Dispute Resolution In The Bahamas: An Introduction

Published date22 March 2021
Subject MatterLitigation, Mediation & Arbitration, Arbitration & Dispute Resolution, Trials & Appeals & Compensation
Law FirmLennox Paton
AuthorMs Sophia Rolle-Kapousouzoglou

The Bahamas is a common law jurisdiction. The legislative provisions of the Rules of the Supreme Court govern the procedure of the Courts in conducting litigation, and common law precedent is also relied on.

The Rules of the Supreme Court mirror the English Rules of the Supreme Court which have been superseded by the Civil Procedure Rules. The Bahamas is moving towards enacting Civil Procedure Rules which would result in changes to the case management process and a shift in procedure in some instances, enabling swifter resolution of cases that can be resolved without the need to progress to trial and with the ability for greater sanctions for non-compliance with the Rules which bind parties to progressing cases towards trial.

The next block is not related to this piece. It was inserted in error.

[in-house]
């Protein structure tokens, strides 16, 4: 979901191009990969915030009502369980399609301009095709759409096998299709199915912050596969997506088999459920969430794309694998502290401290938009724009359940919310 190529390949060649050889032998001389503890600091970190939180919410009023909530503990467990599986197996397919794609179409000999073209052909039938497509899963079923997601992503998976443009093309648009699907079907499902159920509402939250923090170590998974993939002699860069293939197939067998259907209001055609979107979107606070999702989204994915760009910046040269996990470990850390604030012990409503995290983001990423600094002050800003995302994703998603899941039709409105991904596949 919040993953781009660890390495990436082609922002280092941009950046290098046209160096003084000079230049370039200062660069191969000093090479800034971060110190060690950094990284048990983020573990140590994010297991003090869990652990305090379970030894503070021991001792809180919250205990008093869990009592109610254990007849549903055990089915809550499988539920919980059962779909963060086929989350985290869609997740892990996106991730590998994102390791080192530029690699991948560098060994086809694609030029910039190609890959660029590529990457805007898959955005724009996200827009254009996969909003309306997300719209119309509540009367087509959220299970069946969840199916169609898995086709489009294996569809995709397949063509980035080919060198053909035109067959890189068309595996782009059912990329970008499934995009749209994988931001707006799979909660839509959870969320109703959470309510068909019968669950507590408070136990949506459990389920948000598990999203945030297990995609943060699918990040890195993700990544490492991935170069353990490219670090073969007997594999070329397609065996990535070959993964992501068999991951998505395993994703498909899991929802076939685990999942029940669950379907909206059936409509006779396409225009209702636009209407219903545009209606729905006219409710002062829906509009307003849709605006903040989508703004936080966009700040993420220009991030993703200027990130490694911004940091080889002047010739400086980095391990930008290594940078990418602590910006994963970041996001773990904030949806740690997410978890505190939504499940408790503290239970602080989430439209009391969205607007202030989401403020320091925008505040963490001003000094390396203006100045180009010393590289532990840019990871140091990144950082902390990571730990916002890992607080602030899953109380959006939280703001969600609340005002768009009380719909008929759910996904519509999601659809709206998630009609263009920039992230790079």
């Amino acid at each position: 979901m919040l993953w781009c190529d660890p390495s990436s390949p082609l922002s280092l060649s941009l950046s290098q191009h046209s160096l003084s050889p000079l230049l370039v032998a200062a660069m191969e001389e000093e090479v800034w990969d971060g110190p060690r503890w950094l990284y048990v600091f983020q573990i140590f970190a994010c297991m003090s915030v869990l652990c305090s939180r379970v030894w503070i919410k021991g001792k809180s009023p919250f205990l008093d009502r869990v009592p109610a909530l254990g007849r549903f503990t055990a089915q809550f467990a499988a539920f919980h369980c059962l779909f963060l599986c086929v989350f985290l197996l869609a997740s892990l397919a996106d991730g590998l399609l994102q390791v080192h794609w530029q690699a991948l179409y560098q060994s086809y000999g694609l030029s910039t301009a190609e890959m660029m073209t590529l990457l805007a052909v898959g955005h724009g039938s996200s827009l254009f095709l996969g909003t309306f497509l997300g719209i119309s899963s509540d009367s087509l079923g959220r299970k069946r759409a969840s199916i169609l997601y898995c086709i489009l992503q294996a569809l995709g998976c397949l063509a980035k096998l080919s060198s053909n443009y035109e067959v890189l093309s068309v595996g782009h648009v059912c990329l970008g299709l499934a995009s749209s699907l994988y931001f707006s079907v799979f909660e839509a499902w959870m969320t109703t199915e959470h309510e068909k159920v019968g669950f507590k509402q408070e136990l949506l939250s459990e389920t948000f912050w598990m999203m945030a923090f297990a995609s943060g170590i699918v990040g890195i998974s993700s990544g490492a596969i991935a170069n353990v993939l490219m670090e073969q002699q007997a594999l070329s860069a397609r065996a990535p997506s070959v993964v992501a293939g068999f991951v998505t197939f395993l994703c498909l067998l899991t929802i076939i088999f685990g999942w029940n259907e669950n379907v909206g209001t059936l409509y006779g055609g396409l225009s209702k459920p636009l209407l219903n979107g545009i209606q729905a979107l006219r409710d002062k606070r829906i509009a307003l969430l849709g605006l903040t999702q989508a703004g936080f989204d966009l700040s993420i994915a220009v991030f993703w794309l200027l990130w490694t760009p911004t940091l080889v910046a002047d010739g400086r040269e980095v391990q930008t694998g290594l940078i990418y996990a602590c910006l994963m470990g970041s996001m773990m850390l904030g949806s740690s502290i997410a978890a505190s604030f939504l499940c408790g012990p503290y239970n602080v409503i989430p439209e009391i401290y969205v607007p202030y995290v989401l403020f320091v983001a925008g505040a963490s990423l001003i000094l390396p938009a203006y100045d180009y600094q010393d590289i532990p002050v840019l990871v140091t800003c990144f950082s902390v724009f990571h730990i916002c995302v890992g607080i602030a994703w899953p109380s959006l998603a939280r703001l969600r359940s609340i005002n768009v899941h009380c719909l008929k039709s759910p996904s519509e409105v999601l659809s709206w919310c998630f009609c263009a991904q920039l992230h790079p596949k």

Civil cases are heard by the Supreme Court and appeals may be made to the Court of Appeal. The Judicial Council of the Privy Council is the court of final appeal. As a result, decisions of the Privy Council are highly persuasive save for where there is a difference in statutory provisions. The Bahamas Judiciary is comprised of one Chief Justice and fifteen Supreme Court Justices. There are five Justices of Appeal. This is a significant number of judges for an offshore centre and assists the court system in functioning efficiently. The Bahamas Bar is comprised of over one thousand attorneys, a number of whom have experience before the Court of Appeal and the Judicial Committee of the Privy Council.

Following the COVID-19 pandemic, court hearings including trials and contentious interlocutory applications have been argued remotely. The court system has not been hampered by the pandemic in terms of progressing cases.

Decisions of the UK Supreme Court are binding. Bahamian jurisprudence has therefore developed largely in ways that mirror English law, although in the area of trusts The Bahamas has developed certain statutory enactments such as i) provisions relating to the arbitration of trust disputes, ii) statutory enactment for the common law rule of Hastings Bass in order to declare the exercise of a fiduciary power void or voidable, iii) statutory limitations to disclosing information to a discretionary beneficiary.

In the area of insolvency the relief which...

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